There is nothing wrong with either style of play, but they do serve different gaming goals.


    • apotheon said,

      I like this nested commenting thing that I didn’t even notice was here until I posted a correction to my own comment above.

      Anyway . . . I guess a case could be made that my experience of “encounters” is strongly influenced by my vintage, but I don’t tend to find gamers who are anywhere near the same vintage of me even when I game with people in the same age range, and the people I game with tend to have a very similar approach to organizing a game (birds of a feather, and all that). I somehow doubt this is entirely a result of my own influence. I think a more likely explanation is that people with a more roleplaying (and less “rollplaying”) bent will usually tend to think about “encounters” in a manner similar to the way I think about them, based on my own experience.

      In fact, I get the impression that Tommi thinks the same way I do about encounters, but just doesn’t use the word “encounters” to differentiate them from other aspects of play. As such, upon encountering (pun intended) a discussion of the meaning of the term in the context of D&D, thinks of “encounter” as being a more rigidly defined term than what comes to my mind.

      • Tommi said,

        Nested comments are a new thing. just introduced them.

        In play I consider scenes and especially transitions between them pretty carefully, so that chars have time to do what they want and everyone still gets spotlight, even when the characters are spatially in different places, which is not rare in my games.

        When preparing, I pay practically no attention to scenes. They are something that happens in play.

        Encounters I consider a useful design tool for old school dungeoncrawling, mostly in the sense of wandering monsters. But usually encounters are a foreign concept to me, in that I don’t pay attention to them as distinct from scenes, with scene being defined as “mostly same characters, mostly same place, continuous time”.

      • apotheon said,

        They don’t appear to nest very deeply.

        I’d say that what you describe is “encounters”. You just don’t really plan them very much in advance, and don’t keep track of when they begin or end very clearly. I’ve done a lot of that too.

        The concept of “encounters”, I think, is mostly useful for keeping track of experience-worthy discrete accomplishments (as opposed to “story awards” and the like). For instance, in D&D and Pathfinder, one tends to earn experience by overcoming difficult obstacles such as hostile enemies. Those obstacles qualify as “encounters”, and you award experience based on how those encounters were handled.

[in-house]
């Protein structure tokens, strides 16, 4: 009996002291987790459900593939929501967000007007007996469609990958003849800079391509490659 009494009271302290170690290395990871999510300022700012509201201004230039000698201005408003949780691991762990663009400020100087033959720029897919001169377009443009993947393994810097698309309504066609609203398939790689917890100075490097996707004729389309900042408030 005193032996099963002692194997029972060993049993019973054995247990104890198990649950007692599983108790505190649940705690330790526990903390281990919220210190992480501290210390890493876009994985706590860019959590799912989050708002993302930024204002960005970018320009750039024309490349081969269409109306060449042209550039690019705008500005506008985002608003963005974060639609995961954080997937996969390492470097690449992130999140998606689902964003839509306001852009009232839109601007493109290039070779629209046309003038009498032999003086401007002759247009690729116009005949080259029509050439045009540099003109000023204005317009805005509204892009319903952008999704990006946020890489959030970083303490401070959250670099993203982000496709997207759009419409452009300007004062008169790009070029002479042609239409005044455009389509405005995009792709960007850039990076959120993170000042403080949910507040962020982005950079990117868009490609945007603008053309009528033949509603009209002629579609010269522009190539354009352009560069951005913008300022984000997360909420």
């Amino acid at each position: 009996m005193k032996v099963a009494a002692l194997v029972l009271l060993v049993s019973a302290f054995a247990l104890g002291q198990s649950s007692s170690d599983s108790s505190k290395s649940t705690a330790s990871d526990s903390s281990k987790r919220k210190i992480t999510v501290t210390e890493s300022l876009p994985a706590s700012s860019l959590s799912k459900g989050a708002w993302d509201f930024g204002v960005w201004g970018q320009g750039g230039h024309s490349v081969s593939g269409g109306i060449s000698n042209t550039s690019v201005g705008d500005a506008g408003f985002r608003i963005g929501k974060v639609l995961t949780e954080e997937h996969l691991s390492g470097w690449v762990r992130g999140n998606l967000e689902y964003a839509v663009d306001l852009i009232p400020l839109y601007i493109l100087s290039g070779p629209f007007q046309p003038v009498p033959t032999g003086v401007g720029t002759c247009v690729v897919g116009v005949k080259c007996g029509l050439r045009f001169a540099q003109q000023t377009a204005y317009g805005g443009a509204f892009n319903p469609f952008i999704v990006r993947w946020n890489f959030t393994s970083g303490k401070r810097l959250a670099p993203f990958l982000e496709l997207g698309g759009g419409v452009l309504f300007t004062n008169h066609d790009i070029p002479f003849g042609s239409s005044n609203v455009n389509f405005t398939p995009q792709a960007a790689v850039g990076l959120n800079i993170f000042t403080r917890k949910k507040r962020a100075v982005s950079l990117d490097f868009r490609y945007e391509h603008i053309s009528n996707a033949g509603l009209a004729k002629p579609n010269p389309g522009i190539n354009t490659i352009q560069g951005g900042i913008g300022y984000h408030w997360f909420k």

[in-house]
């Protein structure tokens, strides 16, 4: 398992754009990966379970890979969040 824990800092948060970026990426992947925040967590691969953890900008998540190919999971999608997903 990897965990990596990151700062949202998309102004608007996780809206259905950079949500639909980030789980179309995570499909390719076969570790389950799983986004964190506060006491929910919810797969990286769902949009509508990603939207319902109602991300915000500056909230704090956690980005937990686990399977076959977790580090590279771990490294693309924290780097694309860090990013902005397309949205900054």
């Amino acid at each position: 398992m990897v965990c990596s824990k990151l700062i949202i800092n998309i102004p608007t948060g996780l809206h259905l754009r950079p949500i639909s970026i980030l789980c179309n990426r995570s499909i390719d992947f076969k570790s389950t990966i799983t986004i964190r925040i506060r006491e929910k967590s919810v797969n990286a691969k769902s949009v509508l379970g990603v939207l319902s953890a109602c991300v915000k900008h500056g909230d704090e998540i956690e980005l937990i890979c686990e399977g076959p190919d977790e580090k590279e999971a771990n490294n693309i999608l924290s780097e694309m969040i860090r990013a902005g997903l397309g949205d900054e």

• Tommi said,

          Now they should nest sufficiently deeply for most purposes. I wonder what happens when these get too narrow…

          What happen in play can certainly be called encounters, but that is of little benefit since the rules I use don’t tend to reward players or characters on per-encounter basis.

  10. Adaen of Bridgewater said,

    I believe that you may be right. A combination of your experience/preference and you players bowing to that (deferring to your wisdom) + the idea of like birds flocking together may be the main two instruments here.

    That being said, the whole Role vs Roll Playing is bit of a loaded term. When people make this distinction they typically are saying, I ROLEplay as opposed to ROLLplay. No one ever says that I ROLLplay as opposed to ROLEplay. Its essentially an elitist expression that implies that ROLLplaying is somehow less than TRUE ROLEplaying. Its kind of elitist actually as it implies that ROLLplay is somehow a lesser or immature form of play.

    Unfortunately, it seems to have fallen into the vernacular of a lot of well-meaning gamers who do not realize its negative connotations. I’ll assume that is the case here.

    This is a bit of a pet peeve for me, but I hope I haven’t come off too harshly. This is a really good conversation and I hope it continues.



  11. apotheon said,

    I’m not so sure anyone’s “deferring to [my] wisdom” for gaming styles. All but one of the people in my current group who’ve been in games I was running have done a fair bit of gaming before meeting me, and already had some pretty well entrenched gaming preferences.

    I wouldn’t say “ROLLplay is somehow a lesser or immature form of play.” Rather, I’d say that its focus is on the “gaming” part, and not on the “roleplaying” part. That’s how I mean it, anyway.

    I know “rollplaying” has been used in a pejorative manner. I just don’t mean it in quite as negative manner as it has sometimes been used in the past. I meant it as a much briefer way to say something that would otherwise take a paragraph or two to properly explain.

  12. Adaen of Bridgewater said,

    Based on your earlier comments, I assumed this to be true. I sensed no malice.

    No worries. I just like to caution people as to terms that may be taken in a different manner in “mixed” company so to speak.

    All the Best,